Meenakaari – An Ancient Indian Jewellery Tradition

The word ‘meenakaari’ is derived from the Persian word mina or minoo, which means ‘heaven or paradise’ and kaari means “to do” and together it means to put or place paradise in an object. The history of meenakaari can be traced back to the Sassanid period in Persia where a few notes have been made by a Frenchman who toured Persia under the rule of Safavid and made references to an enamel work of Isfahan.

 

However, it is believed that it is the Mughals who introduced this to India. It was further expanded and patronized by Shah Jahan and through the nobleman Raja Man Singh of Mewar who brought in highly skilled craftsmen from Lahore, Rajasthan soon became the capital of meenakaari trade.

   

It is believed that meenakaari work was originally used to adorn walls, pillars and roofs but the wives of the emperor were fascinated with the colours and the intricate details and soon asked for it to be a part of their jewellery.

   

The process of creating a meenakaari piece is extremely complex and requires great skill and precision of a designer called a chitera, a goldsmith who engraves the design, an enamelist who applies the colour, a polisher, a stone-setter and a stringer. The metal sheet on which meenakaari work is to be done is first fixed on a piece of lac. The design is then engraved onto it by the meenakaars using a metal stylus. This creates the necessary indentations and small wall-like surfaces on the metal because of the presence of the lac underneath. It is these grooves that hold the colour. The enamel is then poured into the grooves and colours are fired one by one. This causes the enamel to melt and spread within the cavity. Once the last colour has been fired, the metal is cooled and polished. Thereafter a mixture of lemon and tamarind is used to gently rub the surface and get the lustre of each colour.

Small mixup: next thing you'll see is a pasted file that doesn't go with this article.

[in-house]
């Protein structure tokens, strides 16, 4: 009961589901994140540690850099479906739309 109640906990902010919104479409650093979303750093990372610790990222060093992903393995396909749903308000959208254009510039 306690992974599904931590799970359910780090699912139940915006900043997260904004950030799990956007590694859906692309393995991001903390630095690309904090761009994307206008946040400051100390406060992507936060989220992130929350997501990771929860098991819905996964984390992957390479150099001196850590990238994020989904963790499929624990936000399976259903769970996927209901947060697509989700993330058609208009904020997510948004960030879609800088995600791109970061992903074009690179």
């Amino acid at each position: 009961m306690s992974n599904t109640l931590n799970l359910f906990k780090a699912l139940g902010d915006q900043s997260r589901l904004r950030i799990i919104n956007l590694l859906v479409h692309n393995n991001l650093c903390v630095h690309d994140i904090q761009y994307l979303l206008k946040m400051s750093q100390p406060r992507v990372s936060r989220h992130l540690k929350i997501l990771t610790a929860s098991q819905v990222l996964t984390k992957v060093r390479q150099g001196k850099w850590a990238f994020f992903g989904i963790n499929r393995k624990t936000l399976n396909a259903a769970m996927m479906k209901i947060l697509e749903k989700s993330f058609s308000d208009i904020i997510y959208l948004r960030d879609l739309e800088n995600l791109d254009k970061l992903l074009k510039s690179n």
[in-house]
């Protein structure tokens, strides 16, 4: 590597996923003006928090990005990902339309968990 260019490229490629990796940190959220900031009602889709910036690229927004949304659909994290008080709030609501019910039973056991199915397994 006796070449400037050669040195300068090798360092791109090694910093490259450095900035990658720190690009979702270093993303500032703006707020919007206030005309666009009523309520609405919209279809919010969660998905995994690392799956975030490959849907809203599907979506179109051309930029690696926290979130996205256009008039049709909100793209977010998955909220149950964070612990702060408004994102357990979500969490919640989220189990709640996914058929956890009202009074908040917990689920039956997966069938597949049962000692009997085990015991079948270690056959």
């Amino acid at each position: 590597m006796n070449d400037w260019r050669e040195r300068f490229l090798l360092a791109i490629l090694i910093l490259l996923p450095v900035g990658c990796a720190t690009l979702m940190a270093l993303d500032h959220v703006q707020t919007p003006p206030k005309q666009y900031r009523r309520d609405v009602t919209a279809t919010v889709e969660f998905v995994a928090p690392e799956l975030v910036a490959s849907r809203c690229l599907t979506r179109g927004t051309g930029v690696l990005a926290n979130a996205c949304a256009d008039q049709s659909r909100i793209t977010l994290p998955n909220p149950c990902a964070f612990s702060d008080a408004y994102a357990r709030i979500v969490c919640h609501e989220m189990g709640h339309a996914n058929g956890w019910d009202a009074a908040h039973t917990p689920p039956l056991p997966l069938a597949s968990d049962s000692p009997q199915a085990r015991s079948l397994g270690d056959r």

Enamel colours chiefly consist of metal oxides mixed with a tint of finely powdered glass. The colour yellow is obtained by using chromate of potash, violet is obtained through carbonate of manganese, green through copper oxide, blue through cobalt oxide, brown through red oxide, and black through manganese, iron, and cobalt. The brilliant red is the most difficult colour to be created. The colours are applied on the metal as per their level of hardness keeping the hardest as the first. Before the application of enamel, it is necessary to clean the surface of the object. The mixtures are fired in the kiln at an average temperature of around 850 degree Celsius to get the true colours.

The base metal for meenakaari work has predominantly been silver because it works best with enamel. However, today one can find meenakaari work on a wide range of metals like gold, copper and white metal.

   

The most fascinating quality of this jewellery lies in its reversibility and the wearer can enjoy different patterns in the same piece of jewellery.

Written by Lakshmi Subramanian

 

* Photos are only symbolic (Taken from public domain/internet and any copyright infringement is unintentional and regrettable)

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